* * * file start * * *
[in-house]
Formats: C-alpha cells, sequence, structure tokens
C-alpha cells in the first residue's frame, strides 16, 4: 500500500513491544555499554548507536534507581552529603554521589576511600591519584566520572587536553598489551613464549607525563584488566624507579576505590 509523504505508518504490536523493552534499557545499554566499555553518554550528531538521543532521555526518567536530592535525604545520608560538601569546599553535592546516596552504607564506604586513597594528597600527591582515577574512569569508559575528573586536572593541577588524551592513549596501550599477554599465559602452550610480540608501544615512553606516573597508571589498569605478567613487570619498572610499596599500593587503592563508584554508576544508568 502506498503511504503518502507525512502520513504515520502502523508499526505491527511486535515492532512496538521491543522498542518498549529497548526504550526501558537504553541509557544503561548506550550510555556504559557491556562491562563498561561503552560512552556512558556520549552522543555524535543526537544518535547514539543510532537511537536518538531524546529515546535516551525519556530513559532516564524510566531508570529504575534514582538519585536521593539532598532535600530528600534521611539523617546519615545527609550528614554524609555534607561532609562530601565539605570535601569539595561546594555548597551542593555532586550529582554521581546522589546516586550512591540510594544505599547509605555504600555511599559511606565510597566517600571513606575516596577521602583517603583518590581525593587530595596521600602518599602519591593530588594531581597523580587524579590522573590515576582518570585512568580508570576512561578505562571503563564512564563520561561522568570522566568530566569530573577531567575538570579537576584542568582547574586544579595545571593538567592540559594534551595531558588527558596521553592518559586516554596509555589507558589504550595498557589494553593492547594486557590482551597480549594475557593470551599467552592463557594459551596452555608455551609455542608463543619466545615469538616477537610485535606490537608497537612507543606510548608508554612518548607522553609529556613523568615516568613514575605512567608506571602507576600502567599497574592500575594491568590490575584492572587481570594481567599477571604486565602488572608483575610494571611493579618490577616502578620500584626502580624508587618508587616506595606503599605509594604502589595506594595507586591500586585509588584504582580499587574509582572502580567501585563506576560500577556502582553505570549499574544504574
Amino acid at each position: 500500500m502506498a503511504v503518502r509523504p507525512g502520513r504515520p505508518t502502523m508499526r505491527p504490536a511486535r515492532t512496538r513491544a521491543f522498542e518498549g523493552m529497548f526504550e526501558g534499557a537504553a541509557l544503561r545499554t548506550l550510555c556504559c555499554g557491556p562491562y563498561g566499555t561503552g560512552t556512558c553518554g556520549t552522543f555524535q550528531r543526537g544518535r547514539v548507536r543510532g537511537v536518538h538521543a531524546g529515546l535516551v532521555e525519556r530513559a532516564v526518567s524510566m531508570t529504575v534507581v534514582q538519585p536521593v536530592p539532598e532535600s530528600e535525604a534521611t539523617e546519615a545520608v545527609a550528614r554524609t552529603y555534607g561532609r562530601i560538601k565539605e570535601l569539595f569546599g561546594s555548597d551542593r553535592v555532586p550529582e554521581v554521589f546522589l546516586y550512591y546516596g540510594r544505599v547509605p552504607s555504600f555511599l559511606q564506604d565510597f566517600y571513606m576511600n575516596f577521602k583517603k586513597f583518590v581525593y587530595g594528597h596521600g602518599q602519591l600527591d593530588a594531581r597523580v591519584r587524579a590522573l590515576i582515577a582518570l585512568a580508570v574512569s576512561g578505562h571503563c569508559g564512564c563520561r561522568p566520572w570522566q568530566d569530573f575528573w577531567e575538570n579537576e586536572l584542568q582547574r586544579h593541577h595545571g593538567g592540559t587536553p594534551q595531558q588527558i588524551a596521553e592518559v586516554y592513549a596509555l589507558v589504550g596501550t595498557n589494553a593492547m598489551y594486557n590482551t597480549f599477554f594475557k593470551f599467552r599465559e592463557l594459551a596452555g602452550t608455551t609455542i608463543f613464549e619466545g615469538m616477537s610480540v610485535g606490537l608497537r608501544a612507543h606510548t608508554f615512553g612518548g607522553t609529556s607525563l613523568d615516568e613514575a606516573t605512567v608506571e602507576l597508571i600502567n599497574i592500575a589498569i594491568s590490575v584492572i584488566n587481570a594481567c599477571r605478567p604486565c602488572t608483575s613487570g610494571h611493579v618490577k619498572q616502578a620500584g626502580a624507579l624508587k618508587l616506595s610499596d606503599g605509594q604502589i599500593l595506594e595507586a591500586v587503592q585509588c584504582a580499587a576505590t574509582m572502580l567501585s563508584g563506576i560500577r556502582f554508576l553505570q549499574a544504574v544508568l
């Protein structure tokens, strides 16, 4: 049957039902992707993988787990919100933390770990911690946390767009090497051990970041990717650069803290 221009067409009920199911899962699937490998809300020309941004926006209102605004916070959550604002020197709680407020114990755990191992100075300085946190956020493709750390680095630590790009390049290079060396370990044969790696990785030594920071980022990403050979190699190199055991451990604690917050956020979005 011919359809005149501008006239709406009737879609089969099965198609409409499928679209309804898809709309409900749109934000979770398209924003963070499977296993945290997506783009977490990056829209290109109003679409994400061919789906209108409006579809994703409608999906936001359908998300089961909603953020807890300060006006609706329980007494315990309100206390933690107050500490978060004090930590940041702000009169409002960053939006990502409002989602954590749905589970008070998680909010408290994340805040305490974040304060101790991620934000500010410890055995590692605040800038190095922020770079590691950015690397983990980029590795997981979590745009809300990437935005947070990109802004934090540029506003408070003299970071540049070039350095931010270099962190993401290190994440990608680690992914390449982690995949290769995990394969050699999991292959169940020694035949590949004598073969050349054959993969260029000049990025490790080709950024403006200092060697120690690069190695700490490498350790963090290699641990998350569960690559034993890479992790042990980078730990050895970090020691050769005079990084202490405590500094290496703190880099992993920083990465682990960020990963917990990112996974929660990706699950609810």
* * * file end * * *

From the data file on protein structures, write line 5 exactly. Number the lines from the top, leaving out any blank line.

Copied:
């Protein structure tokens, strides 16, 4: 049957039902992707993988787990919100933390770990911690946390767009090497051990970041990717650069803290 221009067409009920199911899962699937490998809300020309941004926006209102605004916070959550604002020197709680407020114990755990191992100075300085946190956020493709750390680095630590790009390049290079060396370990044969790696990785030594920071980022990403050979190699190199055991451990604690917050956020979005 011919359809005149501008006239709406009737879609089969099965198609409409499928679209309804898809709309409900749109934000979770398209924003963070499977296993945290997506783009977490990056829209290109109003679409994400061919789906209108409006579809994703409608999906936001359908998300089961909603953020807890300060006006609706329980007494315990309100206390933690107050500490978060004090930590940041702000009169409002960053939006990502409002989602954590749905589970008070998680909010408290994340805040305490974040304060101790991620934000500010410890055995590692605040800038190095922020770079590691950015690397983990980029590795997981979590745009809300990437935005947070990109802004934090540029506003408070003299970071540049070039350095931010270099962190993401290190994440990608680690992914390449982690995949290769995990394969050699999991292959169940020694035949590949004598073969050349054959993969260029000049990025490790080709950024403006200092060697120690690069190695700490490498350790963090290699641990998350569960690559034993890479992790042990980078730990050895970090020691050769005079990084202490405590500094290496703190880099992993920083990465682990960020990963917990990112996974929660990706699950609810």